In Catholic seminaries, three of the first four years of study is devoted to Greek philosophy, mainly Aristotle. Aristotle is central to Catholic theology because the bulk of it derives from the dazzling intellect of Thomas Aquinas (1225 – 1274) who built his theology on Aristotle.
Thomas Aquinas by Fra Angelico
Aristotle ostensibly demonstrated that the universe could be understood without recourse to religion and its associated divine revelation. This understanding, however, was not concerned with ultimate questions about existence and about God, which other religions such Judaism, Hinduism and Buddhism are concerned with.
For example, the Greek gods had a modest influence over mankind compared to the God of the Hebrews. For one, when the Greek gods arrived in the universe, the universe was already all there. In contrast, the God of the Hebrews not only pre-existed the universe, He created it. Also, the Greek gods had no control over human (random) fate , whereas the central teaching of the Bible (Old Testament and New) is that God is a sovereign ruler and sustainer of all things. Greek religion had its ceremonies and rituals and its – believed, if not perceived – benefits. But it didn’t matter one iota whether you attended the ceremonies or practised the rituals. Greek religion couldn’t conceive – and if it did, probably wouldn’t have cared – that religion could give you a purpose in life, or that it could “renew your mind” (Romans1:2). Such an idea was totally foreign to the Greek mind. You don’t renew your mind, you expand it, you unfold it. The creation account in Genesis, for example, or the theological disputes in Christian theology would be regarded with amusement, even disdain. In this regard, the modern mind is very similar to the classical mind. When a Greek citizen took time off from his busy banqueting schedule to meditate on deep issues, he’d take a dip into philosophy for answers; Greek philosophy, naturally. Anything else was trivial. The modern secular mind is very similar to the classical mind in their disdain of theology and faith, which they consider to be not only delusional piffle but “lethally dangerous” (Dawkins, Richard, November 11, 2001, “Has the world changed?“. The Guardian).
Aristotle, like all Greeks, hadn’t read, nor would he have cared to read, the Hebrew Scriptures. It would’ve been beneath his Hellenic hubris and Attic dignity to do so. Attic Greek is the prestige dialect of Ancient Greek that was spoken in Attica, which includes Athens. Of the ancient dialects, it is the most similar to later Greek, and is the standard form of the language studied in courses of “Ancient Greek” (Wikipedia).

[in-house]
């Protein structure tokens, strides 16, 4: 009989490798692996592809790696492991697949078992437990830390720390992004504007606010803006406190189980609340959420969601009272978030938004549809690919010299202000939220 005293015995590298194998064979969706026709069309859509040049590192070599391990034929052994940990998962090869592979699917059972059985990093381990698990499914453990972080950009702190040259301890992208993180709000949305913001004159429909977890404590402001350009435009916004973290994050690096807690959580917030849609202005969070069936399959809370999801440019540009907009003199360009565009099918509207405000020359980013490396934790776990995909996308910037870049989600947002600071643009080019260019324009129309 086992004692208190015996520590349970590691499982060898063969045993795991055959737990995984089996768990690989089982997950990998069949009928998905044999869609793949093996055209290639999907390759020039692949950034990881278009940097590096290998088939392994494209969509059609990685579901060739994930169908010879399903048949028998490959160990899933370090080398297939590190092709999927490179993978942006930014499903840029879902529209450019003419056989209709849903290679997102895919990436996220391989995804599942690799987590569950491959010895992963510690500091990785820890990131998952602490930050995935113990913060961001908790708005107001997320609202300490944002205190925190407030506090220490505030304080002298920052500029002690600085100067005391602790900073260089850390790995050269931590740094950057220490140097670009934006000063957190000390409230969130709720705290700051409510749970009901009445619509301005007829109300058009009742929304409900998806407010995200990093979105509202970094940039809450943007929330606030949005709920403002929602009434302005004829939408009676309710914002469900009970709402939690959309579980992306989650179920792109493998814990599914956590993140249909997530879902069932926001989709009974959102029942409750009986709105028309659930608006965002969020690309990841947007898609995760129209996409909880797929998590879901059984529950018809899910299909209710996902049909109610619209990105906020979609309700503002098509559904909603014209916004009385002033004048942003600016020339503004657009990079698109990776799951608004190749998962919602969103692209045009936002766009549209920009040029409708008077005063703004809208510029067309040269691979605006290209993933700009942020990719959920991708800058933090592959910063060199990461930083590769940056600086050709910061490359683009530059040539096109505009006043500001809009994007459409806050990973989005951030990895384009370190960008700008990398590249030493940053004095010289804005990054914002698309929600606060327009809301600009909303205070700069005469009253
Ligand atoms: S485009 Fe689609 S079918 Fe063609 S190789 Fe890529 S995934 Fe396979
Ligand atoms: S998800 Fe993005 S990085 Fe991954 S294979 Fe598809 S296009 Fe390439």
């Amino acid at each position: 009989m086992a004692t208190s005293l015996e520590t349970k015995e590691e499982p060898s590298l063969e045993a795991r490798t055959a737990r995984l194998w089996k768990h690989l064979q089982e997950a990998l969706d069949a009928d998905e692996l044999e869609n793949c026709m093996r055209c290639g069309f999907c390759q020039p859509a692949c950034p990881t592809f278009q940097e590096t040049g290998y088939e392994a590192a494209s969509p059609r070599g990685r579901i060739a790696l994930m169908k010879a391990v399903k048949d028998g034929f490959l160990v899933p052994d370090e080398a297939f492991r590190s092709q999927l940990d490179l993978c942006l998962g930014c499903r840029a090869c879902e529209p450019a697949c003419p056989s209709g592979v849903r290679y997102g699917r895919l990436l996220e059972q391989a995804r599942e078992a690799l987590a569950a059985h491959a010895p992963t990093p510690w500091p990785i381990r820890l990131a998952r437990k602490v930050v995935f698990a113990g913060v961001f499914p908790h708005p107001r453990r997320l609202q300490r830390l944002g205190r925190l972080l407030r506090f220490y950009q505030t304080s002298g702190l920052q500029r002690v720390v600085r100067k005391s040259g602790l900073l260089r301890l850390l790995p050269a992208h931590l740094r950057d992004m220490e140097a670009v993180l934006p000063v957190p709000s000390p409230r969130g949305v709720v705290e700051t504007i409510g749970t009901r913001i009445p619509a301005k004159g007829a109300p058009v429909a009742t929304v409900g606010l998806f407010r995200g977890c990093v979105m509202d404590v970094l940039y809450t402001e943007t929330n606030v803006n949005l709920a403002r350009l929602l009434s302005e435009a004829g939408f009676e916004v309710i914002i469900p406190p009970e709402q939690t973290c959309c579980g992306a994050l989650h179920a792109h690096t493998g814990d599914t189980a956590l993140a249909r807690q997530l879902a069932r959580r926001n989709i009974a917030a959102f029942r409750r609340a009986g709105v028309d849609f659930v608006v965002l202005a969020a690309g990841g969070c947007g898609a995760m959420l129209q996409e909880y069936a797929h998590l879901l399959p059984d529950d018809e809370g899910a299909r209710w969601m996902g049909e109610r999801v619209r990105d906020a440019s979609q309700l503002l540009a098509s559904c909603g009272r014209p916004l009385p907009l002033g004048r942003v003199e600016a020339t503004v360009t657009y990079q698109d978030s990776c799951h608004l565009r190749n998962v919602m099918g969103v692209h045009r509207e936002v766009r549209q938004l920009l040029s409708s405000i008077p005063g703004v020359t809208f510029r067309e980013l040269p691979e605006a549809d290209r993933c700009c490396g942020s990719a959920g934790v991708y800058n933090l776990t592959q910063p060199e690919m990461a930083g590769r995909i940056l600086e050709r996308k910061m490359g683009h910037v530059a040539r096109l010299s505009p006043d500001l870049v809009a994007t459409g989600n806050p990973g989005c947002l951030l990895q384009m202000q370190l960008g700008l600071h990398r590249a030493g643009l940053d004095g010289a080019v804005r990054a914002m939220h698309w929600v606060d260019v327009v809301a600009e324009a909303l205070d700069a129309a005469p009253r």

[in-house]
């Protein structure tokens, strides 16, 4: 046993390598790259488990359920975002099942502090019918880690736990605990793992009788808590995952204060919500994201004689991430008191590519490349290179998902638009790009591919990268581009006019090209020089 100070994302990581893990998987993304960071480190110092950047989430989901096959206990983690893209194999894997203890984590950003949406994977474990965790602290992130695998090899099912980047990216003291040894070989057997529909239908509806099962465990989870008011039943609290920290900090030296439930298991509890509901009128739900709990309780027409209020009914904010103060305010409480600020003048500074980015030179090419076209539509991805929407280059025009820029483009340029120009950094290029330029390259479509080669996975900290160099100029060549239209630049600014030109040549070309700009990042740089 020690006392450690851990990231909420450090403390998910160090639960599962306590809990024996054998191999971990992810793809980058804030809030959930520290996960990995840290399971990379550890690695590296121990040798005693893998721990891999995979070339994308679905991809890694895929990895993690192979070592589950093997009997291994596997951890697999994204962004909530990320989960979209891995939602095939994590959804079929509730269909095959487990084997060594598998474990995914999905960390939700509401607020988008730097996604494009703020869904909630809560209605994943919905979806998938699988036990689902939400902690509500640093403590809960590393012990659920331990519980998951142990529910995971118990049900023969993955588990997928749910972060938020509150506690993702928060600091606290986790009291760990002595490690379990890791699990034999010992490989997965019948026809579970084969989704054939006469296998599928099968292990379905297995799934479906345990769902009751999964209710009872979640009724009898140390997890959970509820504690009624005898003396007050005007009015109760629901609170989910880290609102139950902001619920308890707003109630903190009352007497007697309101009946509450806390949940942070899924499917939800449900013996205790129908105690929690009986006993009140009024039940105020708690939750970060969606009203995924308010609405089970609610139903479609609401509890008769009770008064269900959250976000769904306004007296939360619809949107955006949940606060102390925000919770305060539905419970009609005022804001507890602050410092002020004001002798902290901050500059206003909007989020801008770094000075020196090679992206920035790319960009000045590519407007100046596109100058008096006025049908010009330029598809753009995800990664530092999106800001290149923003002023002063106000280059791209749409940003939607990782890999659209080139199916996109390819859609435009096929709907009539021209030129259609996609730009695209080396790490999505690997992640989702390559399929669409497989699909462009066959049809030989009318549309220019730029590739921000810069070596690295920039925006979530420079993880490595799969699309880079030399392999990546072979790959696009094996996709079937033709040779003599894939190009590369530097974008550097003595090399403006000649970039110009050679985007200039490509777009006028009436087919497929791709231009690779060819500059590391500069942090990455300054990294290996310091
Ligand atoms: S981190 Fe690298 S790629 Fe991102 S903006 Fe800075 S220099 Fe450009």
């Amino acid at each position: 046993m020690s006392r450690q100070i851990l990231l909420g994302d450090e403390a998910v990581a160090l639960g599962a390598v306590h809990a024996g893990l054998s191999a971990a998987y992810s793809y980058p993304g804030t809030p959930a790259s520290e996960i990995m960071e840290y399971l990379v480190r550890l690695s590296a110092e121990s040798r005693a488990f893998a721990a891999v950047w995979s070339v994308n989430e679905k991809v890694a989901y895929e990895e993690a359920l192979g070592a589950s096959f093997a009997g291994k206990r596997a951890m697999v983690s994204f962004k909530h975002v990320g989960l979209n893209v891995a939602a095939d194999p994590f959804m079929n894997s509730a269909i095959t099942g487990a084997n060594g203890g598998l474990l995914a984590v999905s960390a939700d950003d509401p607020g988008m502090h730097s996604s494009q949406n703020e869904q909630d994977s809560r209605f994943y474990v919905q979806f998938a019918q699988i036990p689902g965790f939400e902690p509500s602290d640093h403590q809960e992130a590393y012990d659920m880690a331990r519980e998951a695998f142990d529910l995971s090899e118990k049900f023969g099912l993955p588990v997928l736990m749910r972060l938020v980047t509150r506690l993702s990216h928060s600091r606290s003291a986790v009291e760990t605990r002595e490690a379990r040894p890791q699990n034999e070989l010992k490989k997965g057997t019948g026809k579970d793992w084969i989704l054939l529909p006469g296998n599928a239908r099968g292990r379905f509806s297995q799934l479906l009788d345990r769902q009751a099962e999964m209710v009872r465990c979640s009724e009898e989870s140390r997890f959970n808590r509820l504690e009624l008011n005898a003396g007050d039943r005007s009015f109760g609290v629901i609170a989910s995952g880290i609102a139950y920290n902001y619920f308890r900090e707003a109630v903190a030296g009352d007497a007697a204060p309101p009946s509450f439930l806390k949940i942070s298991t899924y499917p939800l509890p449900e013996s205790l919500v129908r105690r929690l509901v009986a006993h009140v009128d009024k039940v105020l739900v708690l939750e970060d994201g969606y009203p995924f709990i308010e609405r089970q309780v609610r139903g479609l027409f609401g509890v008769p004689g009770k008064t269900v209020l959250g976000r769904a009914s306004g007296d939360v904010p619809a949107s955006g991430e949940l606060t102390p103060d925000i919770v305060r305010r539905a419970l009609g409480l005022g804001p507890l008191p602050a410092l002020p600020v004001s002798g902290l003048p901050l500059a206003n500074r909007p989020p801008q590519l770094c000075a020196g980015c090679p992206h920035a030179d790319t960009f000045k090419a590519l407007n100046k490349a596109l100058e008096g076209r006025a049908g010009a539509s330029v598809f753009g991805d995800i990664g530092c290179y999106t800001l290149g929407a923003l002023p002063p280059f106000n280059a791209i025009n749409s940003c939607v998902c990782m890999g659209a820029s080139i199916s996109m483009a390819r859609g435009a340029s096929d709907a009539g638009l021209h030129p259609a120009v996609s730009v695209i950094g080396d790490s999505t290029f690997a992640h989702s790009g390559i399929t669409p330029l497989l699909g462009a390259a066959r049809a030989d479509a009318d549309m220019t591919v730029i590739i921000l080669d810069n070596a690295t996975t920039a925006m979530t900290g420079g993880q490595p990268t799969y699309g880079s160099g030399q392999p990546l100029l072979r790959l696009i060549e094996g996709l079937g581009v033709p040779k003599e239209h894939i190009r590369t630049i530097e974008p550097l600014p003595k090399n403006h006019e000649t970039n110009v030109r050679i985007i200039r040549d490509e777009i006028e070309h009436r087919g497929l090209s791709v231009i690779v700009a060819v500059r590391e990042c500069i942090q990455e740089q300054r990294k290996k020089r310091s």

Aristotle, like all the Greek philosophers before and after him, were preoccupied with the idea God. Theology, the study (logos) of God (theos) could be undertaken purely through the natural means of reason and ordinary experience. Revealed theology wasn’t necessary to know God, because natural theology could do the job. The Christian view is that God is there, but he is not silent. (“He Is There and He Is Not Silent” is the title of a book by Francis Schaeffer. This book deals with the philosophic necessity of God being there and not being silent). The classical view is that although God is – supernaturally – there, he is indeed silent, and would – naturally – remain so.
After the final demise of the Roman Empire in 476 (there are 210 theories on why Rome fell, and more keep cropping up), interest in classical literature waned until it was largely forgotten. But in later centuries, classical literature and philosophy began to see a resurgence. Its pagan worldview, however, was a threat to Christianity. The idea that God could be discovered without the aid of scripture was seen as a threat to Christian tradition. In several instances there was fierce opposition, which sometimes triggered riots, and even heresy trials.
It was only in the 9th century, under Charlemagne’s (King of the Franks. 747 – 814) educational reforms that opposition to the classics melted away.
In the Middle Ages, theology was well established as the queen of the sciences, and philosophy was its handmaiden. “Science” in the Middle Ages up to the Enlightenment of the 18th century signified any systematic recorded “knowledge” (Latin scientia). “Science” had the same broad meaning as “Philosophy” (Greek philo “love” and sophos “knowledge, wisdom”.